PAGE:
A PHYSICIAN LOOKS UPON ALCOHOLICS ANONYMOUS
By ELRICK B. DAVIS
The first appraisal in a scientific journal of Alcoholics Anonymous,
former drunkards who cure themselves by curing each other with
the help of religious experience, was published in the July issue
of the journal Lancet. It was "A New Approach to Psychotherapy
[in] Chronic Alcoholism.: by W. D. Silkworth, M.D. physician in
charge, Chas B. Town's Hospital, New York City. A drunkard during
a moment of [deep] depression had the spontaneous "religious
experience" which started his cure. This was the seed from
which came Alcoholics Anonymous. Dr. silkworth was at first skeptical.
He is no longer. Excerpts from his paper follow:
"The beginning and subsequent development of a new approach
to the problem of permanent recovery for the chronic alcoholic
has already produced remarkable results and promises much for
the future. This statement is based upon four years of close observation.
the principal answer is: Each ex-alcoholic has had and is able
to maintain, a vital spiritual or 'religious' experience, accompanied
by marked changes of personality. There is a radical change in
outlook, attitude and habits of thought. In nearly all cases,
these are evident within a few months, often less.
"The conscious search of these ex-alcoholics for the right
answer has enabled them to find an approach effectual in something
more than half of all cases. This is truly remarkable when it
is remembered that most of them were undoubtedly beyond the reach
of other remedial measures.
"Considering the presence of the religious factor, one might
expect to find unhealthy emotionalism and prejudice. On the contrary,
there is an instant readiness to discard old methods for new which
produce better results. It was early found that usually the weakest
approach to an alcoholic is directly through his family or friends,
especially if the patient is drinking heavily. Ex-alcoholics frequently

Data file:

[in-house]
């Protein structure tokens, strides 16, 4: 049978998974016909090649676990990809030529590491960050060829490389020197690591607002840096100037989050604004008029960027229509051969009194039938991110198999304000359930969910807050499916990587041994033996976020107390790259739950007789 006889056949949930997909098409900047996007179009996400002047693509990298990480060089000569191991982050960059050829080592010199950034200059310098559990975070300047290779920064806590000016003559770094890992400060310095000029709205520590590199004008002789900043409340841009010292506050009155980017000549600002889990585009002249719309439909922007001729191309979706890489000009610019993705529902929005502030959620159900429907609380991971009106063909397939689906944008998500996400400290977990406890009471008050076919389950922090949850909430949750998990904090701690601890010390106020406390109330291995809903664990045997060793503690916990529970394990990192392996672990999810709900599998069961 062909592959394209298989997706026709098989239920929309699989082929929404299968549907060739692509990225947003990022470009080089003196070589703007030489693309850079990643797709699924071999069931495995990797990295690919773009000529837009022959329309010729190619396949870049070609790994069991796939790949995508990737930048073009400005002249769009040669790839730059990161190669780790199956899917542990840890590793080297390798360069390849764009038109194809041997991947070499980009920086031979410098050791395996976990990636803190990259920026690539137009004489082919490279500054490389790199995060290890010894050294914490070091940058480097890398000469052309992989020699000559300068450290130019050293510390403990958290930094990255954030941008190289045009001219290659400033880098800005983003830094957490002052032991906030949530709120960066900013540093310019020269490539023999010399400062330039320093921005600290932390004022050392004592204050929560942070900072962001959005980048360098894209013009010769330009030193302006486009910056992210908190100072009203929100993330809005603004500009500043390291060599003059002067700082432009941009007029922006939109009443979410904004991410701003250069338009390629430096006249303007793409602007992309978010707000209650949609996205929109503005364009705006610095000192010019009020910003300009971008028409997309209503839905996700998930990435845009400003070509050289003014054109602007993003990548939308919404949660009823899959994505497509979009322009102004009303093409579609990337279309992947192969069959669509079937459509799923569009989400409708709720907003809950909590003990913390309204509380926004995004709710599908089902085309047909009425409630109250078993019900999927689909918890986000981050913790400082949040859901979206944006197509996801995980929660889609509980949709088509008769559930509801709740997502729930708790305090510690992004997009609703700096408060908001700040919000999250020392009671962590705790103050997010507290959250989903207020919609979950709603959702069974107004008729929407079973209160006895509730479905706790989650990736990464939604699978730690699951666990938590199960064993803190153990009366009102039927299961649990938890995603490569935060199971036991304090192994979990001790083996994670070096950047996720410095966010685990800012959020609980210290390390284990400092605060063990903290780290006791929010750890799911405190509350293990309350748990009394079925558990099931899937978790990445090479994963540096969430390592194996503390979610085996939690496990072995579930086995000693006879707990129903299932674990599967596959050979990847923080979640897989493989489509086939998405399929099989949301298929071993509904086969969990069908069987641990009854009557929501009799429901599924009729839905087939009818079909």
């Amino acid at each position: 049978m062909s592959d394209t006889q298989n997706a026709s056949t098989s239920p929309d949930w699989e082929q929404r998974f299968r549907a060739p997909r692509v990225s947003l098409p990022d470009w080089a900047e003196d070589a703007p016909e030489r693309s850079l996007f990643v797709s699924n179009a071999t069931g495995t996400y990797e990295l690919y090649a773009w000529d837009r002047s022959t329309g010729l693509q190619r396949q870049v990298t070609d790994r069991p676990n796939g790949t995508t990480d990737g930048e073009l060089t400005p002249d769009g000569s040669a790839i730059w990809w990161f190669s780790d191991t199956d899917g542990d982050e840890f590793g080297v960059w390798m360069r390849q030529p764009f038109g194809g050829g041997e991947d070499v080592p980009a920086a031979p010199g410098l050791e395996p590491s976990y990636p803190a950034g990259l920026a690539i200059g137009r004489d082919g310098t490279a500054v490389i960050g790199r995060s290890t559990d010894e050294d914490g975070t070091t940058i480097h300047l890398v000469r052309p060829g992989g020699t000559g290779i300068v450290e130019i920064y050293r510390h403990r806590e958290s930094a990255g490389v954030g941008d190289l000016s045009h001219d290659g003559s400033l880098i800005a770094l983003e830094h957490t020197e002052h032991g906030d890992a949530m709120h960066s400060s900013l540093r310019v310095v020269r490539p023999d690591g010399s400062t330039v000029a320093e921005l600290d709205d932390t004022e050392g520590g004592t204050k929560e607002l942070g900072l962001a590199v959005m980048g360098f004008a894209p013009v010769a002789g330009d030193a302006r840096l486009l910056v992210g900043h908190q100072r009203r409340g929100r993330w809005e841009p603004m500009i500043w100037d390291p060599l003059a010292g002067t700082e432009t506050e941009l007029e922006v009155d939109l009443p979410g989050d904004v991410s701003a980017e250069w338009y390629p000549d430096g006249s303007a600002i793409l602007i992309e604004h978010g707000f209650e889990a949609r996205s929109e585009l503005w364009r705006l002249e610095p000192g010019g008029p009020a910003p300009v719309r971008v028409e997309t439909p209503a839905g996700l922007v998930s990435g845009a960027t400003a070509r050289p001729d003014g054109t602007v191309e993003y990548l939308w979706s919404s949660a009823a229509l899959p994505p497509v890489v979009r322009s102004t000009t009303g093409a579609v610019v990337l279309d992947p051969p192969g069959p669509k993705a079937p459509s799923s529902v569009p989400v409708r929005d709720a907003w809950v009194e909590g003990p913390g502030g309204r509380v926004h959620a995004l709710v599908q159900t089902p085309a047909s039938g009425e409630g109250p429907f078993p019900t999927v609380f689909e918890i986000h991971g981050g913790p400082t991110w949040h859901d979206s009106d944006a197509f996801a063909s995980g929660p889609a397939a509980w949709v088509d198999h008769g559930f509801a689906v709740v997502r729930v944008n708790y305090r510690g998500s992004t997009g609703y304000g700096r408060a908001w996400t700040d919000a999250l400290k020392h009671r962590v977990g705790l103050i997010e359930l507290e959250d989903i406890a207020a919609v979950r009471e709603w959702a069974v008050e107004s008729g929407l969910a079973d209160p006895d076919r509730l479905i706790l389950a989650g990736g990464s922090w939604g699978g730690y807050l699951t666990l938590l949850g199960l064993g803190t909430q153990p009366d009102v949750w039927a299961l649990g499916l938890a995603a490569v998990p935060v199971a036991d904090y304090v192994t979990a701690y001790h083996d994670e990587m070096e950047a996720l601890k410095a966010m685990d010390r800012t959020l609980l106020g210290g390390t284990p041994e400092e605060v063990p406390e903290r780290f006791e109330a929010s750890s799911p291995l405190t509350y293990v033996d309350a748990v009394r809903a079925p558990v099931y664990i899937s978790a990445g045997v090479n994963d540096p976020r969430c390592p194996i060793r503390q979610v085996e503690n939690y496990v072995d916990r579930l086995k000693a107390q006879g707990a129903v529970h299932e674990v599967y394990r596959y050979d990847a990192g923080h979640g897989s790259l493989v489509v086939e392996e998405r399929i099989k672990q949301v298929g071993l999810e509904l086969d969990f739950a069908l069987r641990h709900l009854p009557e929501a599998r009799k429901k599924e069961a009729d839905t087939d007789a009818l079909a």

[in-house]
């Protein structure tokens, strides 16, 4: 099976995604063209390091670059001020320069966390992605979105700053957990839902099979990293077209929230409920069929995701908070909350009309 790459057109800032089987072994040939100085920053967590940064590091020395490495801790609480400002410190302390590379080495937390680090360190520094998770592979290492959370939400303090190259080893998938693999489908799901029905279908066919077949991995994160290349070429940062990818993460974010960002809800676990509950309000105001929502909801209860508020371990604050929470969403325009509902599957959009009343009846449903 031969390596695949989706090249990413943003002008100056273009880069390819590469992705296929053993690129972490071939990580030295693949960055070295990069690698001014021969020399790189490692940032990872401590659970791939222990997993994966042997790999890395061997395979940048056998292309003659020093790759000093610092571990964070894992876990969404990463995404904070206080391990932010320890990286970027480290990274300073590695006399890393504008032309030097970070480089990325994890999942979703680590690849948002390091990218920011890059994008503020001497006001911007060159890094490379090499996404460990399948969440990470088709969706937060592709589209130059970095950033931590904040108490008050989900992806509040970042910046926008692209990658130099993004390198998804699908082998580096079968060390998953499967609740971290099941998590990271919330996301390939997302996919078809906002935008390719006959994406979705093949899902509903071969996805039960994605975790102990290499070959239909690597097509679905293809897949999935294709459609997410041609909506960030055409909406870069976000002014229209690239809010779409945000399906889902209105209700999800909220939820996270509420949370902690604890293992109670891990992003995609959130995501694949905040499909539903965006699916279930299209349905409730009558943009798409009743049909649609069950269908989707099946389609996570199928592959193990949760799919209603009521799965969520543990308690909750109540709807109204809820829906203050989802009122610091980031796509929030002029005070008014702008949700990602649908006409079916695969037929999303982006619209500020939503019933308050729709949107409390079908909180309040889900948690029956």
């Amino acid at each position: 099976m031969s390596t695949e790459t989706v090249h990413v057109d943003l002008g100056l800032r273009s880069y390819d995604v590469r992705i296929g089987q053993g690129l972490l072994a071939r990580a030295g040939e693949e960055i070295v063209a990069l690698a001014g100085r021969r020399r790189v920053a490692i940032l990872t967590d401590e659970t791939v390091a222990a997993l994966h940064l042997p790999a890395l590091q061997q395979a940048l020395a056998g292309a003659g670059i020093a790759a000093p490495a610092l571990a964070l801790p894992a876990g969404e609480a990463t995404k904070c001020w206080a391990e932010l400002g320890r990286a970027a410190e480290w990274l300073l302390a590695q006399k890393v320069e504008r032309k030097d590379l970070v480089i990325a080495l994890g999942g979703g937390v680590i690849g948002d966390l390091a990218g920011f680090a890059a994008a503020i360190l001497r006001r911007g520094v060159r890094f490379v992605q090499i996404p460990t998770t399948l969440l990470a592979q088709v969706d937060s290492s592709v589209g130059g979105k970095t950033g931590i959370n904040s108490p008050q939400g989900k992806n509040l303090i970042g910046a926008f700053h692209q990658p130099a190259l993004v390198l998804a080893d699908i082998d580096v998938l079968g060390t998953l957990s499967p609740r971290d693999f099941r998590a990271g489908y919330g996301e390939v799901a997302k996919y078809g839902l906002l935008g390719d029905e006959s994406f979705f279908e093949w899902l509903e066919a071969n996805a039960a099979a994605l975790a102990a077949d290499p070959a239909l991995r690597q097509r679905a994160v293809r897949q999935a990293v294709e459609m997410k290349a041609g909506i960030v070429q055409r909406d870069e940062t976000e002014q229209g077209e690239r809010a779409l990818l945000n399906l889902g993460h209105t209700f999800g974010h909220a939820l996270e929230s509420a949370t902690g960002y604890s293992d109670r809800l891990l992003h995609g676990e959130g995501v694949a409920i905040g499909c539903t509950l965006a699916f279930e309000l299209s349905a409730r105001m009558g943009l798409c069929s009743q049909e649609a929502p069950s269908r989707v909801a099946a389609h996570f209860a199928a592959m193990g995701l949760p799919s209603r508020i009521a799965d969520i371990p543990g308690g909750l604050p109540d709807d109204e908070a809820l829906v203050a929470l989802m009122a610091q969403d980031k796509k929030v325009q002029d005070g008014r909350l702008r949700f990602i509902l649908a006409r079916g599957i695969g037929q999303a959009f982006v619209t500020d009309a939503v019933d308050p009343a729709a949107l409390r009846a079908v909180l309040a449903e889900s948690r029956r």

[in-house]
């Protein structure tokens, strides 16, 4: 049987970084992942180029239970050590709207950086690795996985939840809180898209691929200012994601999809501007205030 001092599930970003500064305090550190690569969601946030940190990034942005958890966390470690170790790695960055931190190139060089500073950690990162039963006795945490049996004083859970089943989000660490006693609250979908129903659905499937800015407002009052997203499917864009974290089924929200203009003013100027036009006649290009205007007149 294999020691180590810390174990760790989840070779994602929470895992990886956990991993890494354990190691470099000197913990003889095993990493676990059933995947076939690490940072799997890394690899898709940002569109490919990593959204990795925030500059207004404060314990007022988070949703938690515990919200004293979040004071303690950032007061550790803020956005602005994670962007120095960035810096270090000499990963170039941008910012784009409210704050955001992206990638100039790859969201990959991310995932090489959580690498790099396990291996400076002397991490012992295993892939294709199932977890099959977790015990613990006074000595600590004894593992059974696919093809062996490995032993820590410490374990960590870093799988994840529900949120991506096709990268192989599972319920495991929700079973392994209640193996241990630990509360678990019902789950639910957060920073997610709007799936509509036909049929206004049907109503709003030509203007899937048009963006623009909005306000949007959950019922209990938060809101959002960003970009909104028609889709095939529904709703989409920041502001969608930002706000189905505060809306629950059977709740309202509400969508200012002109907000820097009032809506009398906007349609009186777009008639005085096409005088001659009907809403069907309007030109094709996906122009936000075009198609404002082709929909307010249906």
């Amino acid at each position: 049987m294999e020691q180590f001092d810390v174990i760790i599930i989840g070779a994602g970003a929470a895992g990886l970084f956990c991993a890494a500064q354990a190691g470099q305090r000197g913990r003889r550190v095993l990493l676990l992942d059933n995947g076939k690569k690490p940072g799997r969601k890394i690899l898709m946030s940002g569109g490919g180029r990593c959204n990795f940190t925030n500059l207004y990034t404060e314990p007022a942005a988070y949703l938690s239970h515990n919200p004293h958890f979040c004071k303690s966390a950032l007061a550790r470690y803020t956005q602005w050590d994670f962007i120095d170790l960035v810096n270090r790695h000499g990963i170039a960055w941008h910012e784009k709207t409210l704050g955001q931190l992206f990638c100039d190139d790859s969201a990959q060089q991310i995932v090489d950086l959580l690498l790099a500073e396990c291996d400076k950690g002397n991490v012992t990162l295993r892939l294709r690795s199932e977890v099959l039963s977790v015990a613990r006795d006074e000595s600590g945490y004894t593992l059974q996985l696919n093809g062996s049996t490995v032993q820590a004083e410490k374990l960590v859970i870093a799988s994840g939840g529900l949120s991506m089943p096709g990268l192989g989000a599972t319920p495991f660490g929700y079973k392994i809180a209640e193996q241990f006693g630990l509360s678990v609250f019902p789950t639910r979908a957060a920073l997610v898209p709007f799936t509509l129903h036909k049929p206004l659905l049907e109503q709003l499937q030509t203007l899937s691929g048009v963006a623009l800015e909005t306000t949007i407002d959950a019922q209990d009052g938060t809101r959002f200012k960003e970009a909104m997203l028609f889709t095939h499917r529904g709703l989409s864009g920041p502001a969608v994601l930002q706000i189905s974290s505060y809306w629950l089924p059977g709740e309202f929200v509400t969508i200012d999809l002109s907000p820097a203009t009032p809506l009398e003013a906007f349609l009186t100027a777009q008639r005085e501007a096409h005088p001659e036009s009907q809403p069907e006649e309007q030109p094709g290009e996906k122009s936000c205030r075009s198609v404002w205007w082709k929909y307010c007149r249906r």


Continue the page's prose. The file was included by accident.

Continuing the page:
insist a physician take the patient in hand, placing him in a
hospital when possible. If proper hospitalization and medical
care is not carried out, this patient faces the danger of delirium
tremens, 'wet brain' or other complications. After a few days'
stay, the physician brings up the question of permanent sobriety.
If the patient is interested, he tactfully introduces a member
of the group. By this time the prospect has self-control, can
think straight, and the approach can be made casually. More than
half the fellowship have been so treated. The group is unanimous
in its belief that hospitalization is desirable, even imperative,
in most cases...
"An effort is made for frank discussion with the patient,
leading to self-understanding. He must make the necessary readjustment
to his environment. Co-operation and confidence must be secured.
The objectives are to bring about extraversion and provide someone
to whom he can transfer his dilemma. This group is now attaining
this because of the following reasons:
- Because of their alcoholic experiences and successful
recoveries they secure a high degree of confidence from their
- Because of this initial confidence, identical experiences,
and the fact that the discussion is pitched on moral and religious
grounds, the patient tells his story and makes his self-appraisal
with extreme thoroughness and honesty. He stops living alone and
finds himself within reach of a fellowship with whom he can discuss
his problems as they arise.
- Because of the ex-alcoholic brotherhood,
the patient too, is able to save other alcoholics from destruction.
At one and the same time, the patient acquires an ideal, a hobby,
a strenuous avocation, and a social life which he enjoys among
other ex-alcoholics and their families. These factors make powerfully
for his extraversion.
- Because of objects aplenty in whom he
can vest his confidence, the patient can turn to the individuals
to whom he first gave his confidence, the ex-alcoholic group as
a whole, or to the Deity.